How your heavy coat can cut airline's profit?
It is a well known fact that aviation business is an expensive pleasure. In order not to lose their space in the market by constantly increasing ticket prices, airlines take a different route and shift their focus on reducing operational costs to increase their profit.
Probably the best known example of incredible savings achieved by the smallest decision is the story of an olive. In the 1980s, American Airlines (A1G) (AAL) were looking for ways to cut costs when their calculations showed that cutting out just one item from passengers’ meals would do the trick. By simply removing one olive from the salads served in-flight, the airline saved a staggering $40,000 in the course of a single year. This olive choice was not only a way to decrease the in-flight food costs, but also to save on fuel costs. While a single olive might not weigh much, a year worth of these "single olives" add up.
Similarly to the olive case, Northwest Airlines saved $500,000 a year, by slicing its limes − that were to be served in soft drinks − into 16 slices instead of 10. So every little thing counts.
Recently most airlines have been focusing on reducing their fuel costs by "weighing" less. American carrier United began printing its in-flight magazine on lighter paper, saving 28 grams per copy. It might not sound like much, but they calculated that it saves the company 643,000 liters of fuel and $300,000 a year.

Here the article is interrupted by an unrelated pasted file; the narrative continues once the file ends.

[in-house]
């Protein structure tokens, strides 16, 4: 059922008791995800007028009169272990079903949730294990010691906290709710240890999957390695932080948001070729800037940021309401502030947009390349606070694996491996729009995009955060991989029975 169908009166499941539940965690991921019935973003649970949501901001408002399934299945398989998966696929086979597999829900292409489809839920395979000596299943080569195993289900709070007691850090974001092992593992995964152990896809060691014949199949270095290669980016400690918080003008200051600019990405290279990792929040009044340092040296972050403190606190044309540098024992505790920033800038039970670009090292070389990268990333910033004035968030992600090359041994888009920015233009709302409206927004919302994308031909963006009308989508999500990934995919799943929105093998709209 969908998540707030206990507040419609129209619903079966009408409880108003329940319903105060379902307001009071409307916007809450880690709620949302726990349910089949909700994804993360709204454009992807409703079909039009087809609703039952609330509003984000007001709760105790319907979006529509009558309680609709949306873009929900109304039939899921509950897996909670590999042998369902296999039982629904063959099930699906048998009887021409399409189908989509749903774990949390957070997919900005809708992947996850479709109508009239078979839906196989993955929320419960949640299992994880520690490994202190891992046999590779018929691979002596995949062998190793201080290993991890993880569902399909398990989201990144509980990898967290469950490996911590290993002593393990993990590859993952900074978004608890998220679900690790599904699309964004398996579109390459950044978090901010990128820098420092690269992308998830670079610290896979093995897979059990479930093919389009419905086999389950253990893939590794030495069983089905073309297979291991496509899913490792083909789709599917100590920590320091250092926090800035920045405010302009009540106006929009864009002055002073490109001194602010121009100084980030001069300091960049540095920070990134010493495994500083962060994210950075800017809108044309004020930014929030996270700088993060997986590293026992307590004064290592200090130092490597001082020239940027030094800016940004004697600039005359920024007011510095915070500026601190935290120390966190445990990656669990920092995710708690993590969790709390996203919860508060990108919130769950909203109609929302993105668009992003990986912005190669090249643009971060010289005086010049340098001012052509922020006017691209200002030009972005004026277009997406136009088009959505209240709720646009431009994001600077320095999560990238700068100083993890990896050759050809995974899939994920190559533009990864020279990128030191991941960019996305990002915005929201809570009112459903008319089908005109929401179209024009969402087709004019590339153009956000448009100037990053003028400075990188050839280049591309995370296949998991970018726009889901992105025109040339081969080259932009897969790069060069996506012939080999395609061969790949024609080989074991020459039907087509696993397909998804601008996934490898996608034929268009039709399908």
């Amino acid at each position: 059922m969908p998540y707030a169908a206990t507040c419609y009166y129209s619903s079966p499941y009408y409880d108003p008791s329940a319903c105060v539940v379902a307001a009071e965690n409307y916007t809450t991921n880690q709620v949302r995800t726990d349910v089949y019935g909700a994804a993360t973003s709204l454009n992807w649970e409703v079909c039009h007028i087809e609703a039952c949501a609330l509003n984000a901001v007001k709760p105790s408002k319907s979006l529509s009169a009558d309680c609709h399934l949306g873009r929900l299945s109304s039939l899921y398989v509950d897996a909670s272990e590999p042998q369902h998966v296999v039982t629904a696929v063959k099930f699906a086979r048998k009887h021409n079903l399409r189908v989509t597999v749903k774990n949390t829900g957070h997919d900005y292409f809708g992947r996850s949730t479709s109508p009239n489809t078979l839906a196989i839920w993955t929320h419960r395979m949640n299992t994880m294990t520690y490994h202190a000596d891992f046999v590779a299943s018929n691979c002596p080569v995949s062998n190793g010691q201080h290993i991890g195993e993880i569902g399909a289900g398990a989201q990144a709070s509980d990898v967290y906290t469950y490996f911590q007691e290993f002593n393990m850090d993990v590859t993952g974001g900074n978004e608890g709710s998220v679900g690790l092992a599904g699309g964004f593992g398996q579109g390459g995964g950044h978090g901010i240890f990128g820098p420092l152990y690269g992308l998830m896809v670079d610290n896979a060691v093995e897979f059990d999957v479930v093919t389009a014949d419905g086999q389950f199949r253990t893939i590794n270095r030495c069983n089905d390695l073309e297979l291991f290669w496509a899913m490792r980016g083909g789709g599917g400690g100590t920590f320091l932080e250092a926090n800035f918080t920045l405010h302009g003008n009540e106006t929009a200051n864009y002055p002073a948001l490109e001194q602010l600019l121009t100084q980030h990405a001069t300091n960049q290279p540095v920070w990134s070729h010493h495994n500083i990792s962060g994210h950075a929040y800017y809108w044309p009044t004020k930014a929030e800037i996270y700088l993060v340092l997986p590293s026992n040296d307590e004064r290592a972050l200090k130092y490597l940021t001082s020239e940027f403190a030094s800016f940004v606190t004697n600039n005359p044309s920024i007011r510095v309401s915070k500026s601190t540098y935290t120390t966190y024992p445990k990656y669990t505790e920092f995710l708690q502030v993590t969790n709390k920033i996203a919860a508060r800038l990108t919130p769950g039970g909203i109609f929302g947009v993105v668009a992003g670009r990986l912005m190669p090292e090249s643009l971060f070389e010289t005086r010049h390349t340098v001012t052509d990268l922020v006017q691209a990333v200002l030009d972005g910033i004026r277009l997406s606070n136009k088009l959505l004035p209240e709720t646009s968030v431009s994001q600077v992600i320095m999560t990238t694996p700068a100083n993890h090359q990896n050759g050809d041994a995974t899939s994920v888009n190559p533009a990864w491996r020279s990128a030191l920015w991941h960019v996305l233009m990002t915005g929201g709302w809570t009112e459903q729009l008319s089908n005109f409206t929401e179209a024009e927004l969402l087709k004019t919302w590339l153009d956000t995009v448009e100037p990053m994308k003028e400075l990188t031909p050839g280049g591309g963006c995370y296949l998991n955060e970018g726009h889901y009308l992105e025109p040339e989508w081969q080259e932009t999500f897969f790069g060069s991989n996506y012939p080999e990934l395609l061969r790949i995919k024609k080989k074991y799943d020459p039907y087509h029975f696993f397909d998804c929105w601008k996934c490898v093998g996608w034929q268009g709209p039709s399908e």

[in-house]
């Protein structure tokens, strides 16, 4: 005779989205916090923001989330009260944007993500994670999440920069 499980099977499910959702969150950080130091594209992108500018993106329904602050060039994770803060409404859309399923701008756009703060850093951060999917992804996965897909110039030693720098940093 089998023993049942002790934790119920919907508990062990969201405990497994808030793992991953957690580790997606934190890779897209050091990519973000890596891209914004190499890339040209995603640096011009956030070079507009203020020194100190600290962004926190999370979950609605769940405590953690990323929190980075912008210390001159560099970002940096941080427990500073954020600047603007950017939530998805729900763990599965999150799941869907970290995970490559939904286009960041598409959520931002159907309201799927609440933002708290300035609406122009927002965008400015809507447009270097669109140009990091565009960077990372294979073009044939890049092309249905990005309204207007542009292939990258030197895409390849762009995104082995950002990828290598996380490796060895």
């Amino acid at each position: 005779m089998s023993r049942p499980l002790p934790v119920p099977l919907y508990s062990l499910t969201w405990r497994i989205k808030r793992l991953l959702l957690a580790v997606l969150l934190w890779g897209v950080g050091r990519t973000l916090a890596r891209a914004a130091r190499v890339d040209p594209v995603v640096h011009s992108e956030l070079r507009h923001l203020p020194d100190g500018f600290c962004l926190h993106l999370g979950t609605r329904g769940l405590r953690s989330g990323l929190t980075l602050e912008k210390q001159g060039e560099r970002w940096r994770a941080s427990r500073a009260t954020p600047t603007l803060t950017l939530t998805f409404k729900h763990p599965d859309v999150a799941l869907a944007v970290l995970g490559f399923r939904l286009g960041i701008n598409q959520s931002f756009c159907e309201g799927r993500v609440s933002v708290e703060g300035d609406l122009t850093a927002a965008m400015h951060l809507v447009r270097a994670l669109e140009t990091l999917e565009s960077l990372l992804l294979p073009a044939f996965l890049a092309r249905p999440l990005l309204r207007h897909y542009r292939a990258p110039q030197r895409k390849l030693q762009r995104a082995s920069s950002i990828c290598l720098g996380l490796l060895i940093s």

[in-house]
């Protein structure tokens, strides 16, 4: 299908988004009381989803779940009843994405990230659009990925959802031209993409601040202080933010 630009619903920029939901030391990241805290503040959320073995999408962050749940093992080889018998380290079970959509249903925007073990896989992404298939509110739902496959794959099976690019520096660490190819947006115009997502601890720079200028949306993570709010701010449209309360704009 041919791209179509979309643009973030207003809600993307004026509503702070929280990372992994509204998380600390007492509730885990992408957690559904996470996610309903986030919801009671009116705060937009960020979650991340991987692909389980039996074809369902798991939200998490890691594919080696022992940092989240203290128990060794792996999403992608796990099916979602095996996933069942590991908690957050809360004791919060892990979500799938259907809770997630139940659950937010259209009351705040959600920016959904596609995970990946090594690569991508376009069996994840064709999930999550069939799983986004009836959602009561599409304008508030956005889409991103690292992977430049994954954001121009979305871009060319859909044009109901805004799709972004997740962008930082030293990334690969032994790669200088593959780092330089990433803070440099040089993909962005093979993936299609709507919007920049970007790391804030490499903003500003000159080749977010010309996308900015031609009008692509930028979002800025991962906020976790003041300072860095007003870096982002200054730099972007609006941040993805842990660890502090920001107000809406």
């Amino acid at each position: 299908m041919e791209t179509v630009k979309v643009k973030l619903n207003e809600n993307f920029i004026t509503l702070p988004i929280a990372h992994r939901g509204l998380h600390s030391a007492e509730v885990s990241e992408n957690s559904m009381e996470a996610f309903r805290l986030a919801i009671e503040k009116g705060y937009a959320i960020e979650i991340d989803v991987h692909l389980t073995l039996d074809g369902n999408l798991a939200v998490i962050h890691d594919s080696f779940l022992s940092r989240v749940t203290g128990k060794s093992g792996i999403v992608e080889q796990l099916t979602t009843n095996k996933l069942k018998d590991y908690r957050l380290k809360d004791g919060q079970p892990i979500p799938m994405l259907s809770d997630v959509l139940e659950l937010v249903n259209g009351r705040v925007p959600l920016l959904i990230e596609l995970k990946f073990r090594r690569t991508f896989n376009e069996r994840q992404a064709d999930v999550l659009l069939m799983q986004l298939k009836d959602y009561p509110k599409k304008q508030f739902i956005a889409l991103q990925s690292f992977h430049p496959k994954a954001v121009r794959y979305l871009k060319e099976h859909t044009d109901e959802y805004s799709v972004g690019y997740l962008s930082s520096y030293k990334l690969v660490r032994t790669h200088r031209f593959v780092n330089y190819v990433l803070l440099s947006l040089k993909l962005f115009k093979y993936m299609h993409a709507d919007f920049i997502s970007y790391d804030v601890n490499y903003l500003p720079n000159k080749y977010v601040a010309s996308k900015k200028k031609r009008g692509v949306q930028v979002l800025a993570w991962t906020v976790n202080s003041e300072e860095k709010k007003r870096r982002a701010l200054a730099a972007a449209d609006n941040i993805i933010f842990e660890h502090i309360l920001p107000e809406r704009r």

In 2017 United stopped on-board sales of duty-free items − such as perfumes, chocolates and liquor − cutting 5.2 million liters of fuel a year and saving a staggering $2.3 million.
Virgin Atlantic tackled the issue by making its glassware thinner and removing some of its heavy, slate plates from the upper class. According to the airline's estimates, losing a pound (0.45kg) in weight from every plane in its fleet would save 53,000 liters of fuel a year.
The Thomas Cook airline decided to stop printing receipts for in-flight purchases and by doing that saving it the need to carry 420,000 till rolls across its fleets. The company has also reduced the number of spare pillows and blankets it carries from four down to two.
And while the above mentioned means of saving do not sound bad, some airlines take a slightly different approach.
In 2009, Japanese airline All Nippon Airways asked passengers to visit the lavatory before boarding in hopes that the weight saved would lead to a five-ton reduction in carbon emissions − and a small cost saving.
An even crazier decision was made by Samoa Air in 2013, when they introduced a "fat tax", where passengers would be charged a fare according to their weight. At the time the CEO of the airline explained that they were not selling seats, but selling weight.
And if such craze to reduce everything to save costs continues, we might soon be asked to leave even our phones at home. Researchers at MIT have estimated that each passenger carrying a phone on Southwest Airlines (LUV) cost it $1.2 million a year in weight-related fuel expenses. The cost jumps to $21.6 million if the phones were swapped for laptops.
Clearly, airlines cannot reduce everything to save their profits, but they sure try to.
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